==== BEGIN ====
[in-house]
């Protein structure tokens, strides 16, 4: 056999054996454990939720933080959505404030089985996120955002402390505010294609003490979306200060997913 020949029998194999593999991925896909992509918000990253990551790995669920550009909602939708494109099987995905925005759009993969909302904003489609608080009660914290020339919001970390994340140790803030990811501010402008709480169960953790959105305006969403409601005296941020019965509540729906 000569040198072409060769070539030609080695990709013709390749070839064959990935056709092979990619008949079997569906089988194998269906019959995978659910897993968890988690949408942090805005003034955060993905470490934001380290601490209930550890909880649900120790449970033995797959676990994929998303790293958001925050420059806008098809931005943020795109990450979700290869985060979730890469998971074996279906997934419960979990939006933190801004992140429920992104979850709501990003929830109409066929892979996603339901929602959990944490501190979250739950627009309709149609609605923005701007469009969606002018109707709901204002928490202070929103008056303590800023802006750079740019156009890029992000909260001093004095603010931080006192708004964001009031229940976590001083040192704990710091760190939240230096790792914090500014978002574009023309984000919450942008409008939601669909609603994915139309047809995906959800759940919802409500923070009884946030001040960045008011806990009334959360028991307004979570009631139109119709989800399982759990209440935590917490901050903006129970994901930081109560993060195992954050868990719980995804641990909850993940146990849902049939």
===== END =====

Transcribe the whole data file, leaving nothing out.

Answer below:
[in-house]
């Protein structure tokens, strides 16, 4: 056999054996454990939720933080959505404030089985996120955002402390505010294609003490979306200060997913 020949029998194999593999991925896909992509918000990253990551790995669920550009909602939708494109099987995905925005759009993969909302904003489609608080009660914290020339919001970390994340140790803030990811501010402008709480169960953790959105305006969403409601005296941020019965509540729906 000569040198072409060769070539030609080695990709013709390749070839064959990935056709092979990619008949079997569906089988194998269906019959995978659910897993968890988690949408942090805005003034955060993905470490934001380290601490209930550890909880649900120790449970033995797959676990994929998303790293958001925050420059806008098809931005943020795109990450979700290869985060979730890469998971074996279906997934419960979990939006933190801004992140429920992104979850709501990003929830109409066929892979996603339901929602959990944490501190979250739950627009309709149609609605923005701007469009969606002018109707709901204002928490202070929103008056303590800023802006750079740019156009890029992000909260001093004095603010931080006192708004964001009031229940976590001083040192704990710091760190939240230096790792914090500014978002574009023309984000919450942008409008939601669909609603994915139309047809995906959800759940919802409500923070009884946030001040960045008011806990009334959360028991307004979570009631139109119709989800399982759990209440935590917490901050903006129970994901930081109560993060195992954050868990719980995804641990909850993940146990849902049939």